"8200 has always been a separate country within the IDF, but this image is disconnected from reality. The Atidim program (for training youth from the periphery for the unit) started when we sent young guys to the periphery to meet children who needed help with their homework. This is one of several programs to connect children to 8200, and I strongly trust its recruitment and screening program. The entrance exams for the unit is something I haven't seen anywhere else in the world. It's great for Israeli society because it challenges people and everyone wants to come."
It sounds nice, but in reality the unit has become a career path and the mirror for the startup scene, and not everyone really has the same chance of being accepted.
"Personally, the way I grew up, no one gave me a chance at anything. I started well below zero. But it was precisely when I enlisted in the army that many doors opened for me."
"Bread and sugar was our abundance"
Buchris is the third in a family of seven sons from village of Yavne'el, near Tiberias. His parents immigrated from Tunisia in 1952. His father, Jacob, was a handyman at Kibbutz Kinneret, his mother, Mima, worked in housekeeping and cleaning. "Apparently I had a very strong personal motivation," he says. "Until the age of ten I could not read and write and I was thrown from one school to another."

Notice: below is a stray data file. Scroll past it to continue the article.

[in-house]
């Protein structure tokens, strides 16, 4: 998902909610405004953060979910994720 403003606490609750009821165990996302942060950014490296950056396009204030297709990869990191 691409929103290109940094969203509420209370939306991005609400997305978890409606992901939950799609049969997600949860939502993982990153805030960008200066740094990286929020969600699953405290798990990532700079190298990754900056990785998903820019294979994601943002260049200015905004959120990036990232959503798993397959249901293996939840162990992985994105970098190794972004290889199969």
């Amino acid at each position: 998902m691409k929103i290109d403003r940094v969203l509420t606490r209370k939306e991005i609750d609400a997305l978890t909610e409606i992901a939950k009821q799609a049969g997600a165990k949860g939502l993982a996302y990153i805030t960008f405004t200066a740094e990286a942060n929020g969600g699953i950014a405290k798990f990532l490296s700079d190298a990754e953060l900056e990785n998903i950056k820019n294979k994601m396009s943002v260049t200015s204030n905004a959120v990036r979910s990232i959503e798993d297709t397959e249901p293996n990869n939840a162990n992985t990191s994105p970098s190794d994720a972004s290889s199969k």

Why were you thrown out?
"There are some things you just don't forget: the morning I was thrown out, it happened after I had collected small droppings from fruit trees, and when the teacher (who was a soldier) who taught us turned around, I threw them right in her face. In retrospect, I know it was difficult for me because I couldn't read. In the end, I found a teacher on my own who agreed to teach me how to read and write. Her name was Hadassah and she was the grandmother of musician Keren Peles. Keren's father, Doron, is a childhood friend of mine, like my brother. I don't know where I got the determination from, but I probably already had this stupid audacity to knock on the door and ask Hadassah if she would agree to teach me. She agreed, and after school I would go to her, sit, learn to read, and do homework. In total, only ten meters separated our houses, but it took me to another place. In the eighth grade, I was already one of the outstanding students at school."
And you and all your brothers went to boarding schools.
"Our father worked hard and took care of houses in Kibbutz Kinneret, our mother cleaned houses in our town, she would leave the house at eight in the morning and return at seven in the evening. We children would come home, get along, eat if there was food around and sometimes there wasn't. Both parents thought that we would get an education and become good people if we studied at a boarding school. It was impossible to study in our house, there wasn't even a table to do homework on. Two of my brothers went to a school for naval officers. I studied at Mosenson boarding school in Hod Hasharon, another brother studied near Netanya. I started from nothing and came a long way."
What accomplishments of yours did your parents get to see?